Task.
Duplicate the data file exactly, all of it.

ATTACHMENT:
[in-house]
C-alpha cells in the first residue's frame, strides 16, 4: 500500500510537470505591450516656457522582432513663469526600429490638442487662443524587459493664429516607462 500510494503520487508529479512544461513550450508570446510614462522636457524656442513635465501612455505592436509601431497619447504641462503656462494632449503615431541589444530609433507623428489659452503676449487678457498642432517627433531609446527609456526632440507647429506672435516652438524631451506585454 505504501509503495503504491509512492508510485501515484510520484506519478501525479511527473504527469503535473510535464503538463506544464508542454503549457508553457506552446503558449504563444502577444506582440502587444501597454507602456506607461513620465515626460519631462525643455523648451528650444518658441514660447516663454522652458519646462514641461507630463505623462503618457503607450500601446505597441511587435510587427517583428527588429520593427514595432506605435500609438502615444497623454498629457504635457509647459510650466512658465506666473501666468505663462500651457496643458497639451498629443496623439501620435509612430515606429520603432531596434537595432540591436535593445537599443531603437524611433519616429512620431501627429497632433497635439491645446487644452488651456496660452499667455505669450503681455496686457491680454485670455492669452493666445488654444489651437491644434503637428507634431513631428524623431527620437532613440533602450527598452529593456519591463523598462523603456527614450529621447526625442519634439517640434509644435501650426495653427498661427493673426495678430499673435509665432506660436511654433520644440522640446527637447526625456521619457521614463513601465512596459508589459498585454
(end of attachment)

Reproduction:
[in-house]
C-alpha cells in the first residue's frame, strides 16, 4: 500500500510537470505591450516656457522582432513663469526600429490638442487662443524587459493664429516607462 500510494503520487508529479512544461513550450508570446510614462522636457524656442513635465501612455505592436509601431497619447504641462503656462494632449503615431541589444530609433507623428489659452503676449487678457498642432517627433531609446527609456526632440507647429506672435516652438524631451506585454 505504501509503495503504491509512492508510485501515484510520484506519478501525479511527473504527469503535473510535464503538463506544464508542454503549457508553457506552446503558449504563444502577444506582440502587444501597454507602456506607461513620465515626460519631462525643455523648451528650444518658441514660447516663454522652458519646462514641461507630463505623462503618457503607450500601446505597441511587435510587427517583428527588429520593427514595432506605435500609438502615444497623454498629457504635457509647459510650466512658465506666473501666468505663462500651457496643458497639451498629443496623439501620435509612430515606429520603432531596434537595432540591436535593445537599443531603437524611433519616429512620431501627429497632433497635439491645446487644452488651456496660452499667455505669450503681455496686457491680454485670455492669452493666445488654444489651437491644434503637428507634431513631428524623431527620437532613440533602450527598452529593456519591463523598462523603456527614450529621447526625442519634439517640434509644435501650426495653427498661427493673426495678430499673435509665432506660436511654433520644440522640446527637447526625456521619457521614463513601465512596459508589459498585454